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Immersive Telepresence: New Systems for a Declining Market

March 3, 2015 | Telepresence Options

CiscoIX5000_and_TX9000

Story and images by Brian Riggs / No Jitter

Super big video conferencing systems may only serve a niche in the enterprise, but that hasn't stopped ongoing development from Cisco, Polycom, and Huawei.

When it comes to video conferencing these days, virtual meeting rooms, mobile and desktop clients, cost-effective cloud services, and similarly democratizing solutions are in. Super big systems that deliver a super quality experience at super crazy prices are out. Or are they?

If you go by the numbers, things look pretty gloomy for immersive telepresence solutions, those high-end systems that use HD video, life-size images, just-so lighting, and custom furniture to create the illusion that all participants are in the same conference room. While Ovum doesn't do forecasts of communications systems, some of my friends at rival analyst firms do. IDC analyst Rich Costello, for instance, said in December 2014 that multicodec telepresence equipment revenue was down nearly 16% year over year. Earlier in 2014 the numbers were even less kind, with the estimated year-over-year decline ranging from just over 26% to nearly 35% depending at which quarter you look.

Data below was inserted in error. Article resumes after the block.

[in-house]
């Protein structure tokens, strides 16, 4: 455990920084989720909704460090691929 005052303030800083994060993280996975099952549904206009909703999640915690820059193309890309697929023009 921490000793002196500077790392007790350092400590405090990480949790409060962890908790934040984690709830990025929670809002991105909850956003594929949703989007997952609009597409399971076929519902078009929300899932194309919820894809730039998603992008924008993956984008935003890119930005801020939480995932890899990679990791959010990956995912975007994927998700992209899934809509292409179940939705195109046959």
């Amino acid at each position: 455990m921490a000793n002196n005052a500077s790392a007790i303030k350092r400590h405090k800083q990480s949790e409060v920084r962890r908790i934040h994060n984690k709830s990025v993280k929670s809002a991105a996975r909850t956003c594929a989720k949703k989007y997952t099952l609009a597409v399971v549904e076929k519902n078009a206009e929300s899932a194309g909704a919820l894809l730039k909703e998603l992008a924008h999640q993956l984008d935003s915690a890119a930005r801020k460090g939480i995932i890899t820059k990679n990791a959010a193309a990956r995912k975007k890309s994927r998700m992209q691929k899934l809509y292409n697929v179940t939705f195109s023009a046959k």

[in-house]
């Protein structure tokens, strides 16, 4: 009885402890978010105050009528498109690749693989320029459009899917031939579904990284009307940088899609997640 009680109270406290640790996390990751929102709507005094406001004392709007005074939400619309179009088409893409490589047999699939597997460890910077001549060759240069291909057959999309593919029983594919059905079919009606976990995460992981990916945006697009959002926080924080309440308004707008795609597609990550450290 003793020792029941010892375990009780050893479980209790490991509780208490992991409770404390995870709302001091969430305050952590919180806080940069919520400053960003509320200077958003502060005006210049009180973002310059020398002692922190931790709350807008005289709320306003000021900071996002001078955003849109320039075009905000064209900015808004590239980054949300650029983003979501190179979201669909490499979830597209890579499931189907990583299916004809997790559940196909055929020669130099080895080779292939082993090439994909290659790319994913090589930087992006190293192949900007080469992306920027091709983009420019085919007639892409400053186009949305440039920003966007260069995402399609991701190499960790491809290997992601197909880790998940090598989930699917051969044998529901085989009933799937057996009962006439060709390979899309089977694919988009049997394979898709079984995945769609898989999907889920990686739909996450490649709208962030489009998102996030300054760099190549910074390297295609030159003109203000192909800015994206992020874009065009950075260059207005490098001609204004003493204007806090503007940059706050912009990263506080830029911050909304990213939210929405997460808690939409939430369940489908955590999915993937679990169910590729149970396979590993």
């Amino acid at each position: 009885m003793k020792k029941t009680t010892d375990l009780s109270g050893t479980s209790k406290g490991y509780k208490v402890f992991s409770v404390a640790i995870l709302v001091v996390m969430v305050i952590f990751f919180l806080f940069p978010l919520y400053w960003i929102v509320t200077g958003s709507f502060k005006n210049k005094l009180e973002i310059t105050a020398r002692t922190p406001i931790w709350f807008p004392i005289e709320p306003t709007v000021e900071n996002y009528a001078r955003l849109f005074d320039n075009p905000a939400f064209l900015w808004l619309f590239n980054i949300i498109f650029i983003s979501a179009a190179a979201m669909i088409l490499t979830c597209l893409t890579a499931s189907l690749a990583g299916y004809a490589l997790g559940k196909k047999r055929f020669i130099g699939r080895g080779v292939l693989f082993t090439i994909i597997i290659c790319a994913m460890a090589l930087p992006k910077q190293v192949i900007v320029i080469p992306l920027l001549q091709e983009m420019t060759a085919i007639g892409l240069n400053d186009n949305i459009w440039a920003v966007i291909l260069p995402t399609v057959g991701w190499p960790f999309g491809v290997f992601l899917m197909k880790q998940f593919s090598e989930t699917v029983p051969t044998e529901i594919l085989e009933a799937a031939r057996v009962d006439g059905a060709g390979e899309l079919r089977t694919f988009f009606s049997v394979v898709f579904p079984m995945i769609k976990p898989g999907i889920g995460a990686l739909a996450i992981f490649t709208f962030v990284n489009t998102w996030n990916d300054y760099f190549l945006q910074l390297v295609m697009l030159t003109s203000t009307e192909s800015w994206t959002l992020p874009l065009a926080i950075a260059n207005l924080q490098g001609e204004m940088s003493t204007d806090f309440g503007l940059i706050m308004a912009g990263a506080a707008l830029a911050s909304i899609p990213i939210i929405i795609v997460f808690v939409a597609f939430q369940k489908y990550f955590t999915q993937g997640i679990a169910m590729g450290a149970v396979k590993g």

CiscoIX5000

Rowan Trollope's IX 5000 demo at Cisco Collaboration Summit 2014

Moreover, the market for immersive telepresence systems is only about one-tenth the size of that for regular room-based systems -- $34 million compared with $347 million, again according to IDC. But that's revenue for just one quarter. There's about $130 million to be made annually from immersive systems, and even if the figure is dwindling that's still a big chunk of change. This is at least in part why we're seeing not just continued development on and incremental upgrades to immersive telepresence systems but vendors releasing entirely new generations of their systems.

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